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Transforming Buildings into Prosumers with the Smart Grid

buildings and the smart grid

The Smart Grid will trigger many transformations.  Chief among them is the change in the relationship that consumers have with electricity.  We can transform from consumption roles to prosumption roles – producing electricity as well as consuming it.  One of the most prominent enablers for us to engage as prosumers are the buildings we inhabit as work and home spaces.  Buildings as prosumers will have profound impacts on the Smart Grid value chain.  It is also a harbinger of another transformation – the shift of “power”, so to speak, from being concentrated in the hands of utilities as the sole owners/distributors of electricity, to prosumers on a vastly distributed and decentralized basis.

Buildings use 40% of the nation’s energy.   From an energy efficiency perspective alone, the National Academy of Sciences noted in a study that the “full deployment of cost-effective energy efficiency technologies in buildings alone could eliminate the need to construct any new electricity-generating plants in the United States” until 2030.

But a building functioning as an electricity prosumer goes beyond energy efficiency programs and investments.  Energy efficiency is a passive tactic that delivers firm negawatts* through reduced electricity use on a consistent and reliable basis.  Automated Demand Response (ADR) is an active tactic that enables buildings (commercial, industrial, and residential) to produce negawatts on an as-needed basis and receive ongoing payments for it.

The most common manifestations of DR programs are voluntary reductions in energy use within buildings, often accomplished by modulating interior lighting, or HVAC temperatures.  But the advent of more embedded intelligence in the forms of sensors and actuators with remote communications can create more opportunities for participation from greater numbers of buildings.  The OpenADR initiative is focused on standardizing, automating, and simplifying Demand Response programs and technologies.   It’s the most comprehensive and widely used IP-based communications standard for electricity providers and system operators to exchange DR signals with buildings and equipment within buildings.

For building owners and managers, participation delivers payments for reductions in electricity use or lower rates throughout the year – nice impacts to their operating costs.  Another benefit currently in pilot is to offer LEED credits for participation in ADR, which means that buildings will receive sustainability recognition too.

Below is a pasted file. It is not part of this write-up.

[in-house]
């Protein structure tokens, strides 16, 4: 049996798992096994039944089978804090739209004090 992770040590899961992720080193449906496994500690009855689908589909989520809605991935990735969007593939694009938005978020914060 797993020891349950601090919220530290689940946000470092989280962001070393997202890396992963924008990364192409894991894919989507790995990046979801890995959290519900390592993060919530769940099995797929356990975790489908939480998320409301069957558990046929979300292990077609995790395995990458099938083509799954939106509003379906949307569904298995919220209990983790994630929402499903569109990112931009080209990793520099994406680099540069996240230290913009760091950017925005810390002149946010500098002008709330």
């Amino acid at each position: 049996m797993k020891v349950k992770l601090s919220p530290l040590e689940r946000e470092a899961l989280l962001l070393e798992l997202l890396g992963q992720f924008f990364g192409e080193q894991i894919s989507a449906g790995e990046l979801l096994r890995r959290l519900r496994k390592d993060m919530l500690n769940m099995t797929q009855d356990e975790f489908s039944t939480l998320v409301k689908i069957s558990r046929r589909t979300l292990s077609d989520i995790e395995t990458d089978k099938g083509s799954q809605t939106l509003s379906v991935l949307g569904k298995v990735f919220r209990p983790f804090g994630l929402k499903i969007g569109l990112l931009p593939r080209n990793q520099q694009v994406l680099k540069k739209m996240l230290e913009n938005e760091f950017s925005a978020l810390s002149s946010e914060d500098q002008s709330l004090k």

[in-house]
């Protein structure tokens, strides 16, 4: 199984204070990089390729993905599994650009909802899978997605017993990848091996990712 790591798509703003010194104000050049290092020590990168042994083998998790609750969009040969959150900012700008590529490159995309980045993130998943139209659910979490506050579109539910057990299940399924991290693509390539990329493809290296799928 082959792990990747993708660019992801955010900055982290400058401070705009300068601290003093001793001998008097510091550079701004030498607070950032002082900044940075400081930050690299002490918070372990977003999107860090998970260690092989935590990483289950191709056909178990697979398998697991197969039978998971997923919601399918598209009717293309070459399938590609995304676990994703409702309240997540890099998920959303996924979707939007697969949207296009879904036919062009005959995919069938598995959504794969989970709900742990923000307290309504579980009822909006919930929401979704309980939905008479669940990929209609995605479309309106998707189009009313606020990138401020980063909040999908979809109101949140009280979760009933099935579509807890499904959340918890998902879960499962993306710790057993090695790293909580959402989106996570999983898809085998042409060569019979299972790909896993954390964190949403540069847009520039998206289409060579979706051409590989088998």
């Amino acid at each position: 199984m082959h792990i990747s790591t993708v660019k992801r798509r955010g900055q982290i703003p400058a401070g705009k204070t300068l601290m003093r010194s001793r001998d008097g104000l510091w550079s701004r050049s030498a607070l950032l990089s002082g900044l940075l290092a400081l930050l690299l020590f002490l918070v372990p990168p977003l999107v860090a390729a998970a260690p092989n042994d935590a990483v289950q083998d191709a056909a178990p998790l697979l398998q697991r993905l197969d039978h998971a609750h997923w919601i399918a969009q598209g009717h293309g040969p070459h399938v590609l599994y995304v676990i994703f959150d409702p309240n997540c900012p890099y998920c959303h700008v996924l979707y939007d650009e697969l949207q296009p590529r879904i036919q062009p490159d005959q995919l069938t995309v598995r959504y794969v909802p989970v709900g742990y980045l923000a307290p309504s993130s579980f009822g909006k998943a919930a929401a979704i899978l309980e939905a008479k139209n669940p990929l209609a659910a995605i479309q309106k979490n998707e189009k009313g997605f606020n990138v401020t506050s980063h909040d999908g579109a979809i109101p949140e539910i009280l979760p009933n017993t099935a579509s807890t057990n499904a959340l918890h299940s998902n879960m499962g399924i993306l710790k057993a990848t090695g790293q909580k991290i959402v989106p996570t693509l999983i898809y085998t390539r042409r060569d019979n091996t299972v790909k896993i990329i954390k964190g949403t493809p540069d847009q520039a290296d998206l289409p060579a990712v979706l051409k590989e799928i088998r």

That’s not to say that there aren’t challenges to OpenADR adoption.  And these challenges map the same three drivers that consistently frame the pace of Smart Grid deployment.  Those drivers are technology, policy, and finance.  For instance, regulatory policy is extremely balkanized across the states.  While 50 states may be a great laboratory for democracy, it’s not so great to develop national cost justifications of OpenADR investments.  It is difficult for vendors to quantify the benefits of ADR to a property management firm that operates in 20 different states, with 20 different regulatory directions, multiple tariffs, and various building codes.  Technologies are still lacking in multi-tenant solutions for both commercial and residential buildings.  And green leases, one interesting financial innovation that can accelerate Open ADR adoption rates, are still at the early stages of gaining industry acceptance.

Despite these challenges, OpenADR has good momentum in some utility territories in the USA, and there are interesting information exchanges occurring between Lawrence Berkeley National Lab resources and research counterparts at labs in the Netherlands that I wrote about here and here.

This topic will be discussed in greater depth at the upcoming IBcon event in Orlando, Florida on June 12.  I’m one of the panelists in the session titled Smart Grid and ADR – How Far Have We Come?  Join me there to hear about the intersections of innovations in technology, finance, and policy that are transforming buildings in the Smart Grid.

* Defined in the Smart Grid Dictionary as Watts of electricity saved through a reduction in electricity use or increase in energy efficiency.  It is the greenest form of energy.

Christine Hertzog's picture

Thank Christine for the Post!

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Rick Engebretson's picture
Rick Engebretson on May 21, 2013

If you include “Greenhouses” as highly efficient, high value food production technology combined as an energy platform, then you might gain even more energy options.

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